With the sixteenth century Reformation came three reactions to Roman liturgy. The Anabaptists virtually repudiated the position that the Old Testament was significant for the development of Christian doctrine, worship, and practice. For these the New Testament was of paramount authority. Others, the Lutherans and especially the Anglicans, retained as many of the ancient rites as were, in their opinion, not forbidden by the gospel. Thus in these churches altars, vestments, and the liturgical year were preserved. The Calvinistic or Reformed branch of the Reformation followed a different course. Among these the general rule was adopted that whatever the Scriptures plainly enjoined was obligatory. All other rites and ceremonies were to be banished. Therefore, while much of the simplicity of the early church’s worship was restored, the underlying argument for this differed sharply from the Anabaptists. The Reformed church has always strenuously defended the unity of the two Testaments. Although recognizing the differences of administration (the typical character of the Old Testament), the essential unity between the two testaments is preserved. In this light we can understand Article XXV of Confession. The “ceremonies and figures” of the law ceased with the coming of Christ, all the shadows are accomplished so that the “use of them must be abolished among christians”; yet “the truth and substance of them remain with us in Jesus Christ, in whom they have their completion.” And thus we “still use the testimonies taken out of the law and the prophets, to confirm us in the doctrine of the gospel, and to regulate our life in all honesty, to the glory of God, according to his will.”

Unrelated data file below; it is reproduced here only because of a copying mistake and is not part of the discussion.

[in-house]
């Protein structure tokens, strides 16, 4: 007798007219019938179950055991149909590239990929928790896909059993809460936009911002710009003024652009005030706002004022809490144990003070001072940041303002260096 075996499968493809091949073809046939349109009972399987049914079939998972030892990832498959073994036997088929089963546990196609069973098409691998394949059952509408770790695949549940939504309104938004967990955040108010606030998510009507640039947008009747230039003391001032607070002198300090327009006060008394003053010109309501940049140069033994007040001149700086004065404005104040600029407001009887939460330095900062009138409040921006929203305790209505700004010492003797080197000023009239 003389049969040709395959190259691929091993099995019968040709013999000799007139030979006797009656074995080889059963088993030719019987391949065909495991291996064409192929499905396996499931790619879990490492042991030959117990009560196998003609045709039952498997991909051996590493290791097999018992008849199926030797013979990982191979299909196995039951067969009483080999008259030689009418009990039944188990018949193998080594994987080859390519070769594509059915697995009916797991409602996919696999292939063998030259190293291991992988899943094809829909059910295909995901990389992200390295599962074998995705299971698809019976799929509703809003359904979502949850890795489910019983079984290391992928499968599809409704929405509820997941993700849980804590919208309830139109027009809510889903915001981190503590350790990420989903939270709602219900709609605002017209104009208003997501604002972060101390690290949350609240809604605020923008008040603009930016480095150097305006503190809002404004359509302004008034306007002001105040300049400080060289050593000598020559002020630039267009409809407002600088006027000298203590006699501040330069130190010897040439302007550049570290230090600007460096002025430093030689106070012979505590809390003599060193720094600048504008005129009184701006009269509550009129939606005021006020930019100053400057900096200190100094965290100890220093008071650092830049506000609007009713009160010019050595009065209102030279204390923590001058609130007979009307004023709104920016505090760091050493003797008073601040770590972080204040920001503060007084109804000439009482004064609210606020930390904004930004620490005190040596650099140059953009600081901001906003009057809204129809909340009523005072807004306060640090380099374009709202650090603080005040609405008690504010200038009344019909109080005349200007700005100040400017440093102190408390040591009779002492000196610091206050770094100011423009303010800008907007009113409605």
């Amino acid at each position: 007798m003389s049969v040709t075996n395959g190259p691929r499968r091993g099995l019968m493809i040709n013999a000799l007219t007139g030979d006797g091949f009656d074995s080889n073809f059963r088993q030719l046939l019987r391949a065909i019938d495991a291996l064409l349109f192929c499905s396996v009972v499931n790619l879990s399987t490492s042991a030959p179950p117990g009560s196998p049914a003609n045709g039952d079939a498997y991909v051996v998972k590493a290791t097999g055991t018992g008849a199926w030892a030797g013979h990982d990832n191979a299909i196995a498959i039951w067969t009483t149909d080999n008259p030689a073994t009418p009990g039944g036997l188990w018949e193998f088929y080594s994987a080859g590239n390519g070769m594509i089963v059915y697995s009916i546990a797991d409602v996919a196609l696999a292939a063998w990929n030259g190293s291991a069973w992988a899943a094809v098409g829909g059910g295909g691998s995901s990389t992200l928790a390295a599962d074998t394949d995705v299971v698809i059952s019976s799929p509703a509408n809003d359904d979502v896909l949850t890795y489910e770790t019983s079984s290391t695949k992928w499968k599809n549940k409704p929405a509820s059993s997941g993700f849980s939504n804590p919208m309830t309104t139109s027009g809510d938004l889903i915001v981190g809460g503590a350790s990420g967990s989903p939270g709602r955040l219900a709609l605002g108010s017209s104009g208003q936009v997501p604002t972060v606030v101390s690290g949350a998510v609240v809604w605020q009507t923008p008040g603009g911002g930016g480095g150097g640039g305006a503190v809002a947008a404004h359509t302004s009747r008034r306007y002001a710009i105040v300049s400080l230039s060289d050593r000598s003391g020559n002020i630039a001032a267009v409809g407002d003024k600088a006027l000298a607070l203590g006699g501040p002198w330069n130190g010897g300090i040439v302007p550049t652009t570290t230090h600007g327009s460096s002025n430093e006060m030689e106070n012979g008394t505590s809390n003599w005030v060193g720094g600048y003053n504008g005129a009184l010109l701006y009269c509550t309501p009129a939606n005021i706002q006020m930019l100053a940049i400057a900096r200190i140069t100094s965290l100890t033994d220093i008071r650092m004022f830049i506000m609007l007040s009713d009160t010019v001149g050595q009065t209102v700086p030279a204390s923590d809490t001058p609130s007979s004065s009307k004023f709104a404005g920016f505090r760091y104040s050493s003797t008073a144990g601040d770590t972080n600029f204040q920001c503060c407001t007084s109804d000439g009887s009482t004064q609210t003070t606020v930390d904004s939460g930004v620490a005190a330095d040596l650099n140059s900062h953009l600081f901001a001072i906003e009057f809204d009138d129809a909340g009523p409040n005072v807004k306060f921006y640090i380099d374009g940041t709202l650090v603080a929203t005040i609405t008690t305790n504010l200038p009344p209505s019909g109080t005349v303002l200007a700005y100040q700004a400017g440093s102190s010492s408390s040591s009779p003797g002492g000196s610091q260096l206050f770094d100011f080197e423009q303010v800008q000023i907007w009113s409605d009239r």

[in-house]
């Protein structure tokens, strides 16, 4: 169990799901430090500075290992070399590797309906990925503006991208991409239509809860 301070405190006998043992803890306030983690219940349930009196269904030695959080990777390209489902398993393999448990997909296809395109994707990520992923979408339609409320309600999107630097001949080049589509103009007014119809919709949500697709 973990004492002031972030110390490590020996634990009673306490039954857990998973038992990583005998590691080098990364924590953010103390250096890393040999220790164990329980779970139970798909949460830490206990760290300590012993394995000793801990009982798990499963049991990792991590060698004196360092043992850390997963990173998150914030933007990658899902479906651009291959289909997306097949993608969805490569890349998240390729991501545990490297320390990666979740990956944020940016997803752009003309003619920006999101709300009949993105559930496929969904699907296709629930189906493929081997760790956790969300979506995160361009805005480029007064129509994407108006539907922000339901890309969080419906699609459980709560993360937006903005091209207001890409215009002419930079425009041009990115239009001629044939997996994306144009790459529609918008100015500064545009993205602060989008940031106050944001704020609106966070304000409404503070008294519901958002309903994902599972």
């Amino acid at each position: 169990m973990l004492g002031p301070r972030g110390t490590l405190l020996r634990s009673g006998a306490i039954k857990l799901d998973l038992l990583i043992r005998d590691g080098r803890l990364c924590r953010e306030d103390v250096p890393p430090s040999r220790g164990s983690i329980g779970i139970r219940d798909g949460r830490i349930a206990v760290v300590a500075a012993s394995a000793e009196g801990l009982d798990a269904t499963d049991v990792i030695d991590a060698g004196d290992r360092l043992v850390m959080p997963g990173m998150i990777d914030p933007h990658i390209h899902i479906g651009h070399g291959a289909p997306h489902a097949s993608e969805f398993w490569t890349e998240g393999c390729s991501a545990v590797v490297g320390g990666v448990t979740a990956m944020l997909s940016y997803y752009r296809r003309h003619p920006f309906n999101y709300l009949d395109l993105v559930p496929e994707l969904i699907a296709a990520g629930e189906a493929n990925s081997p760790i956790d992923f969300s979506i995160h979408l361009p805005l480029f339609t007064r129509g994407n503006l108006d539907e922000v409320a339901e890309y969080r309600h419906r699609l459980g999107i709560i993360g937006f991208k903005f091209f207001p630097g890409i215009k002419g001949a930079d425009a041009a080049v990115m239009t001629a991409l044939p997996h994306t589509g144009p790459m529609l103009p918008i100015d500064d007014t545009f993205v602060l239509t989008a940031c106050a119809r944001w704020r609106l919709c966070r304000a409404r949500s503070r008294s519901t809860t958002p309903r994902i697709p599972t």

We may also note that the error of Premillennialism stands condemned by this article. The basic error of Pre-millennialism is that it separates between the Old and New Dispensations, finding no, continuity .or relationship between them. Our Confessionemphasizes that the law and the prophets have all been fulfilled in Christ, and thus, while their use for Christians has been abolished, their truth and substance remain for the church of all ages.
The article does not specifically mention it but does clearly imply that the entire law is meant. In fact by “the law and the prophets”, is meant the entire Old Testament. That law is usually divided into three parts. There was the moral law which is briefly summed in the ten commandments. The ceremonial law directed Israel’s life as a church. This law included all the laws concerning sacrifices, feast days, cleansings, etc. Finally there was the civil law which governed Israel’s life as a nation. This law included regulations concerning crimes, family rights, property rights, etc.